- Black Footprints: Blacks-Past and Present materialized and became a massive, organized and presentable collection which Mrs. Sanders displayed on a large scale in the Low Country of South Carolina.
- B. R. I. G. H. T. (Blacks Righting Injustices and Gaining High Triumphs) Historical Organization, Inc. a 501(c) 3 Non-Profit, Tax Exempt Organization was founded to support the Black Footprints Collection.
- The first Board of Directors was selected. The positions are: Executive Director, President, Recording Secretary, Treasurer, Historian and General Manager.
- An office was set up; a logo showing two black footprints was researched and adopted. The logo appears on all business cards, stationery and collection items.
- Scheduled presentations at schools, churches, community centers, boys’ and girls’ clubs became frequent. Mattie Sanders; Executive Director transported and presented the traveling exhibits.
- The collection is database catalogued item by item, showing name, origin, cost, description, manufacturer, size, color, and category. This information is contained in a barcode on each item.
- The doll collection was originally named “Teaching Self-Esteem Through the Use of Black Dolls” but was updated to “Dolls Imitating Humans” with an added section on “Diversity in the Family.” The doll collection is now numbering over 2,000. The following mini exhibits also compose the collection.
- They are: Dolls in Life Roles such as performing chores, showing patriotism and careers, etc. Dolls demonstrating celebrations and holidays such as Thanksgiving, Kwanzaa, Family Reunions, Rites of Passage, etc. Moods/Feelings/Atmosphere demonstrating happiness or anger is shown through facial expressions and body posture. Health Issues deal with amputees, cancer awareness, blindness, etc. Dolls as a family are shown with brothers, sisters, parents, and grandparents, etc. Some dolls are demonstrating Recreation and Sports activities such as skating basketball and tennis, etc. Dolls show Appearances through hairstyles, size, shape and various outfits. The Melting Pot depicts dolls from America and around the world and Stereotypical Images called Pick-a-nin-nies attempt to portray Blacks in a negative light.
- Parts of the Collection have been exhibited at The Black Expo in Charleston, South Carolina, Annapolis Naval Academy, Trident Technical College and hundreds of schools, churches and community centers.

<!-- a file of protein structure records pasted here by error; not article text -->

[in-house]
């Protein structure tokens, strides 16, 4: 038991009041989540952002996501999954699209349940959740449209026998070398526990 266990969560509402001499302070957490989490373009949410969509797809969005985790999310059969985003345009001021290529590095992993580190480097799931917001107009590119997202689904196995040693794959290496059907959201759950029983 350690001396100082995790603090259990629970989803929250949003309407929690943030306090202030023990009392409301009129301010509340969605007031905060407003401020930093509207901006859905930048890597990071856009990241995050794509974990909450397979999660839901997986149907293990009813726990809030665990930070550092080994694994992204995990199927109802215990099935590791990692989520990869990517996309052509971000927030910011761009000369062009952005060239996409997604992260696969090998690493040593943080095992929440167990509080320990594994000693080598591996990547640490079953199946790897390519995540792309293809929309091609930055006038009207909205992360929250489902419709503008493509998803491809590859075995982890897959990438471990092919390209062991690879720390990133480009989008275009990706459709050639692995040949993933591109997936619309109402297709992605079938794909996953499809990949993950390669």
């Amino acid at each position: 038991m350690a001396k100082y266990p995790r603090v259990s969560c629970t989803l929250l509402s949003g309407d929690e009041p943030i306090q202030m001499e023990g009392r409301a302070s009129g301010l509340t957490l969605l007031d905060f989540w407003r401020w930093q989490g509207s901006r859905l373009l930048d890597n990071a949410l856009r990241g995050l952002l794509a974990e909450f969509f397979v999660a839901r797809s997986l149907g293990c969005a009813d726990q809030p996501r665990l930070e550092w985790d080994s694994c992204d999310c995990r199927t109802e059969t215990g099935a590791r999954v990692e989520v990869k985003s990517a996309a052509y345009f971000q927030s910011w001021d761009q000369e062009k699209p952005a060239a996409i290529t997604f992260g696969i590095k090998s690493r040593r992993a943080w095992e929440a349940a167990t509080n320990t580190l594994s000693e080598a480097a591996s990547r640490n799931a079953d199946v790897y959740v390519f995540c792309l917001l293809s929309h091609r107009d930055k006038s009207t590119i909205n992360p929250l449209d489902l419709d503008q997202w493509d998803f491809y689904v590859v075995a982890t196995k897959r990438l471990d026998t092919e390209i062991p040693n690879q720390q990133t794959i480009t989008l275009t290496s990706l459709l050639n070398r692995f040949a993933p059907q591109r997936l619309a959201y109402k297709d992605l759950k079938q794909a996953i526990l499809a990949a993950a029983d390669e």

- Accounts of the Collection have been reported on television, radio, and in magazines and newspapers.
- In 2009, two thousand dolls were exhibited in Berkeley Middle School’s Cafeteria in Moncks Corner, SC over spring break with newspaper coverage.
- In 2018 the Collection received newspaper and television acclaim when it was exhibited at the Charleston Maritime Center at 10 Wharfside Street, Charleston, SC 29401.
- As of 2020 an account of the Maritime Center’s Doll Collection was shown on SCETV Palmetto Scene’s Television Show.
We support the collection, preservation and presentation of historical materials and artifacts that chronicle the experiences of people of African descent in America and elsewhere to insure that economically advantaged, disadvantages and handicapped individuals participate in programs which accomplish this mission.
- Gather, identify, and categorize artifacts and information about the rich history and multi-faceted history of the African experience in various formats.
- Preserve the culture of Black Americans by presenting its history through verbal and visual presentations, exhibits and engaging the audiences in these activities.
- Provide a wealth of information through research and documentation of printed materials, photo scrapbooks, copious facsimiles of historical items, and in some cases, actual items, and audio/video recordings that help express the Black experience in America.
- Travel extensively where accessibility to schools, churches, community centers, boys’ and girls’ clubs, exhibits, workshops, seminars, lectures, conventions, expos, etc. can take place in a multicultural setting. This accessibility is for the purpose of educating the masses concerning African American’s rich heritage and its relevance to the continuation of a race.
- Organize and catalogue existing collections used in presentations sponsored by B. R. I. G. H. T. Historical Organization.
- Keep presentations at an economically affordable fee.
- Annually set up exhibits at public government run buildings.
- Annually speak free of charge to children at various facilities and functions.
- Annually loan various materials to schools and other organizations
- Annually loan printed materials to teachers for use during Black History Month.
- Annually set up unattended exhibits in department stores for Black History Month.
- Provide educational assignments to teachers and other sponsors of programs, to give to individuals who will be attending a presentation activity.
Learning opens the world to minds ripe for the journey ——- Author Unknown